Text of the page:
USA v. Patterson
IN THE UNITED STATES COURT OF APPEALS United States Court of Appeals FOR THE FIFTH CIRCUIT Fifth Circuit
No. 07-31104 Summary Calendar
October 7, 2008 Charles R. Fulbruge III Clerk
UNITED STATES OF AMERICA Plaintiff-Appellee v. CICERO PATTERSON Defendant-Appellant
Appeal from the United States District Court for the Western District of Louisiana USDC No. 1:06-CR-10026-1
Before HIGGINBOTHAM, BARKSDALE, and ELROD, Circuit Judges. PER CURIAM:* Cicero Patterson appeals his jury convictions on three counts of wire fraud, in violation of 18 U.S.C. § 1343; one count of theft of public money, property, or records, in violation of 18 U.S.C. § 641; and one count of making a false statement with respect to the information required to be kept in the records of
Pursuant to 5TH CIR. R. 47.5, the court has determined that this opinion should not be published and is not precedent except under the limited circumstances set forth in 5TH CIR. R. 47.5.4.
No. 07-31104 a federal firearms dealer, in violation of 18 U.S.C. § 924(a)(1)(A). Patterson maintains the evidence was insufficient to prove his convictions. Patterson properly preserved his contention at trial by moving for judgment of acquittal in two instances: at the close of the Government's case and at the close of all the evidence. See United States v. Izydore, 167 F.3d 213, 219 (5th Cir. 1999). "In determining whether there was sufficient evidence to sustain the convictions, [this court] must decide, viewing the evidence and the inferences therefrom in the light most favorable to the verdict, whether a rational juror could have found the defendant guilty beyond a reasonable doubt." United States v. Mann, 493 F.3d 484, 492 (5th Cir. 2007) (internal quotation marks and brackets omitted). "The evidence need not exclude every reasonable hypothesis of innocence or be wholly inconsistent with every conclusion except that of guilt, and the jury is free to choose among reasonable constructions of the evidence." Id. (internal quotation marks omitted). "Wire fraud is (1) the formation of a scheme or artifice to defraud, and (2) use of the wires in furtherance of the scheme." Id. at 493 (internal quotation marks omitted). "Violation of the wire-fraud statute requires the specific intent to defraud, i.e., a conscious knowing intent to defraud." Id. (internal quotation marks omitted). Viewing the evidence in the light most favorable to the verdict, a rational juror could have found beyond a reasonable doubt that Patterson engaged in a scheme to defraud the Federal Emergency Management Agency (FEMA) by providing false answers on his assistance application and his subsequent declaration of continuing need, that he used the wires to further this scheme, and that he acted with the specific intent to defraud. See id. To convict Patterson of theft of public property, proof was required that (1) "the property belonged to the government and had a value in excess of $1000", (2) Patterson "stole or converted the property for his own use or for the use of another", and (3) "he did so knowing the property was not his and with the intent to deprive the owner of the use or benefit of the property". United States 2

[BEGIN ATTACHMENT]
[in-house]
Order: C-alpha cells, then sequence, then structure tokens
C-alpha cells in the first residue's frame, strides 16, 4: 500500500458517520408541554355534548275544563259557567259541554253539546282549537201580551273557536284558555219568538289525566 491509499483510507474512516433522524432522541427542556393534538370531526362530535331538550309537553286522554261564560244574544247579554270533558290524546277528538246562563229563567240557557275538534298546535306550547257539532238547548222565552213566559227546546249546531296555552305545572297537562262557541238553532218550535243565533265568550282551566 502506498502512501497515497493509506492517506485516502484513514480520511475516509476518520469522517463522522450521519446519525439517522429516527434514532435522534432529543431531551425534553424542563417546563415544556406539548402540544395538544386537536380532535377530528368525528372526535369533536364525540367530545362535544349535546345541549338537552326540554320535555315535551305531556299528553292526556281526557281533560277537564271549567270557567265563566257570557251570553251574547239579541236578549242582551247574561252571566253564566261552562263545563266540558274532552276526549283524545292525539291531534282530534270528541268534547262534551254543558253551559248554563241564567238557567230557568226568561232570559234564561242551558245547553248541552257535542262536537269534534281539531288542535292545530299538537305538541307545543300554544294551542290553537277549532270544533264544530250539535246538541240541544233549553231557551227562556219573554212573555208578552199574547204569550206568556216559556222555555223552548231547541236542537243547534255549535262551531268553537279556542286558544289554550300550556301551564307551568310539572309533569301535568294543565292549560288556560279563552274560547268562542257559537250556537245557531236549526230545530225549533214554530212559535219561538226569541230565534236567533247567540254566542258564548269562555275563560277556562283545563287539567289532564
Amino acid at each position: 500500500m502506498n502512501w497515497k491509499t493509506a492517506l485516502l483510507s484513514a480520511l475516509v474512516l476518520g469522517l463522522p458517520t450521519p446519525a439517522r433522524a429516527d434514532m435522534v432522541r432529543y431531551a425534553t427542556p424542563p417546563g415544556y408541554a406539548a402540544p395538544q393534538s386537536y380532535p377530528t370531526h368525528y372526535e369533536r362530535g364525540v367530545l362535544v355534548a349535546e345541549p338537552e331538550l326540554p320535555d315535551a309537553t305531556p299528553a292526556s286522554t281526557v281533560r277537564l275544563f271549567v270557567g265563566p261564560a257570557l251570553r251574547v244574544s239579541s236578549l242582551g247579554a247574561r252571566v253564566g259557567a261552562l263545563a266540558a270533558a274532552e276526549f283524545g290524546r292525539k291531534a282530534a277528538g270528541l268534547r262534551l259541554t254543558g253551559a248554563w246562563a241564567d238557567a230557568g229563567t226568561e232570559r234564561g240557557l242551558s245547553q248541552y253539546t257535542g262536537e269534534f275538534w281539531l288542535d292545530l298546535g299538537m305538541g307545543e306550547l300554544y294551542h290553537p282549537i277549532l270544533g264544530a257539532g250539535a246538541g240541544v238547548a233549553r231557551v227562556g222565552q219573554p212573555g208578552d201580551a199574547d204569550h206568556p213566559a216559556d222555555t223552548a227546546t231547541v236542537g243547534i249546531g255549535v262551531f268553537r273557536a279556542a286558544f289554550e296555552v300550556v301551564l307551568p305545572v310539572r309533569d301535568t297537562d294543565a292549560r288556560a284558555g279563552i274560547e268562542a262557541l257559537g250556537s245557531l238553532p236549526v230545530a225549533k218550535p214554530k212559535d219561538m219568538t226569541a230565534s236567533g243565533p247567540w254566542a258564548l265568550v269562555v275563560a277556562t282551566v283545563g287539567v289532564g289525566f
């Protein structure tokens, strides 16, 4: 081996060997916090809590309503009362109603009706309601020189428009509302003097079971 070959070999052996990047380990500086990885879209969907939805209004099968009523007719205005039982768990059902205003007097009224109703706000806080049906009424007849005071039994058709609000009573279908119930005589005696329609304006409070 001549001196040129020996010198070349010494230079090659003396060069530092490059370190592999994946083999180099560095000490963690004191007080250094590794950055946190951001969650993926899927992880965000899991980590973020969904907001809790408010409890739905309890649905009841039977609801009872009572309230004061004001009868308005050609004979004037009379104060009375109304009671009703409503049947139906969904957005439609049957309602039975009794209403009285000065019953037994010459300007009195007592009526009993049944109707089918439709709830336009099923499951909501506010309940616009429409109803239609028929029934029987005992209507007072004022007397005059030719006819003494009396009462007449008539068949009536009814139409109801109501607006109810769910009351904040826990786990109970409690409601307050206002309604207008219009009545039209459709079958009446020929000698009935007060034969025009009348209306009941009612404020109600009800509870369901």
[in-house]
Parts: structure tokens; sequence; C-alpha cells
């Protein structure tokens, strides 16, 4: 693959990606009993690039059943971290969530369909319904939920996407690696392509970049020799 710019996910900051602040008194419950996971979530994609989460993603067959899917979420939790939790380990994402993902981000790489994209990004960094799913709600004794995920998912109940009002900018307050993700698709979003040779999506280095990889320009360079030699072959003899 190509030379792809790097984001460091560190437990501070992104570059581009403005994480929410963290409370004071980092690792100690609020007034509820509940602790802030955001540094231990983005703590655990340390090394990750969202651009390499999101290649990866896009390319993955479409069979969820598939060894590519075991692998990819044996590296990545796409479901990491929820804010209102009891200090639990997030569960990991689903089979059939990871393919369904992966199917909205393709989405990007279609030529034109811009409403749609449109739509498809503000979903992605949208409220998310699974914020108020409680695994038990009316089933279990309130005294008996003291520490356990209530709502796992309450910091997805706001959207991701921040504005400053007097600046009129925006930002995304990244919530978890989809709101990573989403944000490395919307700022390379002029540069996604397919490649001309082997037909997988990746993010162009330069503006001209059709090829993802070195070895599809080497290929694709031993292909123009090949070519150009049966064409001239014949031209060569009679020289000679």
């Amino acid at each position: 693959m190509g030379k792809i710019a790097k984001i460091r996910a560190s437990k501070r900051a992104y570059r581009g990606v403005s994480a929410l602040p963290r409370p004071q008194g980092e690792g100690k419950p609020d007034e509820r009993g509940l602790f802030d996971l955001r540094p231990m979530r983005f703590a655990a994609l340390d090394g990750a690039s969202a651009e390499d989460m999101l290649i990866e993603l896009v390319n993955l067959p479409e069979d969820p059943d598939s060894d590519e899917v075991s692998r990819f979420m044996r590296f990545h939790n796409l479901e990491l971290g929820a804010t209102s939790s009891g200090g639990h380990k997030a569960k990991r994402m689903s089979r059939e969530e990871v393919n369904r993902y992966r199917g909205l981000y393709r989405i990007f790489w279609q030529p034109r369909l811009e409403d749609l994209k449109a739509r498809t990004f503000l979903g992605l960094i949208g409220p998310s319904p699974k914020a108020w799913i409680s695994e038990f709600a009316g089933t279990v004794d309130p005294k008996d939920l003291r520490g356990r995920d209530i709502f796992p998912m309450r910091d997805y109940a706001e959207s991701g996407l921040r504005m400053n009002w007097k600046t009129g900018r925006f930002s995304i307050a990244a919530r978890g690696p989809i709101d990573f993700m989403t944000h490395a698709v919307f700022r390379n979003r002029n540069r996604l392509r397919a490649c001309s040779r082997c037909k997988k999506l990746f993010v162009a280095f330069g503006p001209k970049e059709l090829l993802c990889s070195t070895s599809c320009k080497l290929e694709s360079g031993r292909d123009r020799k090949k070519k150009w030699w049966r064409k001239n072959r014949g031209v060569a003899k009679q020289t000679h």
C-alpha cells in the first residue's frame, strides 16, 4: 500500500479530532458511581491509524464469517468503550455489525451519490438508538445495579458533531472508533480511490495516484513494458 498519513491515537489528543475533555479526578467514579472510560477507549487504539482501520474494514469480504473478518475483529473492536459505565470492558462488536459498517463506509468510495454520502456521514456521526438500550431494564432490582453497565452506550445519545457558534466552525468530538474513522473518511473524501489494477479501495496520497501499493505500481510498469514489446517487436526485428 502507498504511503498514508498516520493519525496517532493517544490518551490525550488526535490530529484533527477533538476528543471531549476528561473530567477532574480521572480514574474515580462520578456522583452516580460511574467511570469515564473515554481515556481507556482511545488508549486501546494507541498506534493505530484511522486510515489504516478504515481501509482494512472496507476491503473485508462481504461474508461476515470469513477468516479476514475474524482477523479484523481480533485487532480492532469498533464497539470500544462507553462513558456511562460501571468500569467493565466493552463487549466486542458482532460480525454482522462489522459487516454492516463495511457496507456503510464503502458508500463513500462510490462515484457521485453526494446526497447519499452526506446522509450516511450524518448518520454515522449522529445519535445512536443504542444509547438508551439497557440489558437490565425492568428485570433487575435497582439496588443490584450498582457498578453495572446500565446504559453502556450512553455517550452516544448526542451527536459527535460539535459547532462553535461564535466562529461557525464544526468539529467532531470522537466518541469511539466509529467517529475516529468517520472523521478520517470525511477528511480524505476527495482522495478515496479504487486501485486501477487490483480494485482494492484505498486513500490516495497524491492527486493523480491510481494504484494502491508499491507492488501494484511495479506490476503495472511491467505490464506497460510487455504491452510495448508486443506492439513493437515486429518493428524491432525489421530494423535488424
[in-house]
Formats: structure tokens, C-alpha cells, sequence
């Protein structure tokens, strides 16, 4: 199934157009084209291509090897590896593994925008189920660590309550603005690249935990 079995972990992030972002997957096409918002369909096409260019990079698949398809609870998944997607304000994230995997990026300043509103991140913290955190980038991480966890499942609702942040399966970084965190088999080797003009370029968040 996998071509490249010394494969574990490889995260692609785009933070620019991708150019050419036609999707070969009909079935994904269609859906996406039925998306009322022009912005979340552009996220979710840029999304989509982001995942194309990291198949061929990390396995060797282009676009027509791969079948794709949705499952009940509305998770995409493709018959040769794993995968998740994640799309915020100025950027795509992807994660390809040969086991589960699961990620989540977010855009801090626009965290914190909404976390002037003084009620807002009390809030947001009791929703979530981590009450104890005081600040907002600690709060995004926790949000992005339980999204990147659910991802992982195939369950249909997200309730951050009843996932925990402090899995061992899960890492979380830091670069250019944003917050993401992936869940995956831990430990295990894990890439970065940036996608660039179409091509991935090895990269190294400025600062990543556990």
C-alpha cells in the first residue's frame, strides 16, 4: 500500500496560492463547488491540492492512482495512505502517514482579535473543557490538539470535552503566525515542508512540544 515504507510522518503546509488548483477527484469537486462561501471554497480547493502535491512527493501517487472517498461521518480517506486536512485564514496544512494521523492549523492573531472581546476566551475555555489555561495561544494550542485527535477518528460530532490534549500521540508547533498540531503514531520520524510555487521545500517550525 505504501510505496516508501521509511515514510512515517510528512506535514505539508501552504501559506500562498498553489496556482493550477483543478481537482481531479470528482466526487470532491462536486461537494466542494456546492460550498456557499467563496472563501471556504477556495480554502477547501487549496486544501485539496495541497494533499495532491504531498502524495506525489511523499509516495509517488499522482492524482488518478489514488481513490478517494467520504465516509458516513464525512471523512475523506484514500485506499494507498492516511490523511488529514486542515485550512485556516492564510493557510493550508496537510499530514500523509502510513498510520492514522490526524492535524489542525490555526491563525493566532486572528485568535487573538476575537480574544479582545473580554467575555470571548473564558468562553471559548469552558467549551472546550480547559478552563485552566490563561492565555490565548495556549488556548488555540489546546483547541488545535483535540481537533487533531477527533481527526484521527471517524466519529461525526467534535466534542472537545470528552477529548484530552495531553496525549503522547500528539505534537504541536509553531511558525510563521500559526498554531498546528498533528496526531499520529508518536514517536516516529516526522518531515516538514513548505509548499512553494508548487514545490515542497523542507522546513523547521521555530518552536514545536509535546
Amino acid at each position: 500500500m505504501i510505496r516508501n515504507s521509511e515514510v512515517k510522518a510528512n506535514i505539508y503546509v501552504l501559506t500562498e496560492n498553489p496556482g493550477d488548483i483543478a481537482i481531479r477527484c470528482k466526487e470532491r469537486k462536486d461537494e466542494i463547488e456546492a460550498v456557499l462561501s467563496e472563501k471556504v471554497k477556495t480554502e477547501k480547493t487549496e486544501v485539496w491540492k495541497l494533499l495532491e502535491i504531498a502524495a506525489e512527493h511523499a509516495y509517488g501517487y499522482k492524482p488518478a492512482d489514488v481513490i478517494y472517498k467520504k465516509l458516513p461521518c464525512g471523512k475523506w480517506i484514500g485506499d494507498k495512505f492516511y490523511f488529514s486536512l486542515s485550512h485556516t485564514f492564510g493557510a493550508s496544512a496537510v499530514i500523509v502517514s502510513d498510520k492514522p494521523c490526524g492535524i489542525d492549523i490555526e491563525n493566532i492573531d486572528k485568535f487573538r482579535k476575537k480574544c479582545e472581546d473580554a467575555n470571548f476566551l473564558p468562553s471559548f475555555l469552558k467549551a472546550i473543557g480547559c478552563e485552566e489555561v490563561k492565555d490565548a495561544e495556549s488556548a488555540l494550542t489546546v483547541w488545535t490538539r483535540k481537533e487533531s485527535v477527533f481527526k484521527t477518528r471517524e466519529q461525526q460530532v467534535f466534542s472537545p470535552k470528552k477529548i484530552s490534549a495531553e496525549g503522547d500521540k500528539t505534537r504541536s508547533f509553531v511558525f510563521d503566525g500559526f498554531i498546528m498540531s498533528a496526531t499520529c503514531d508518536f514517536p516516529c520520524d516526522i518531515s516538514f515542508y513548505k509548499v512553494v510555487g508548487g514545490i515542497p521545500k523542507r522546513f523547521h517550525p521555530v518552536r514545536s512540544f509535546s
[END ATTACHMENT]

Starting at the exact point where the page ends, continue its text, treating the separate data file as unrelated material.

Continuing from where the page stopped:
No. 07-31104 v. Dien Duc Huynh, 246 F.3d 734, 745 (5th Cir. 2001). Based on Patterson's conversion of FEMA funds, a rational juror could have found these elements beyond a reasonable doubt. Furthermore, viewing the evidence in the light most favorable to the verdict, a rational juror could have found beyond a reasonable doubt that Patterson knowingly made a false statement with respect to the information required to be kept in the records of a federally-licensed firearms dealer . See 18 U.S.C. § 924(a)(1)(A). AFFIRMED.
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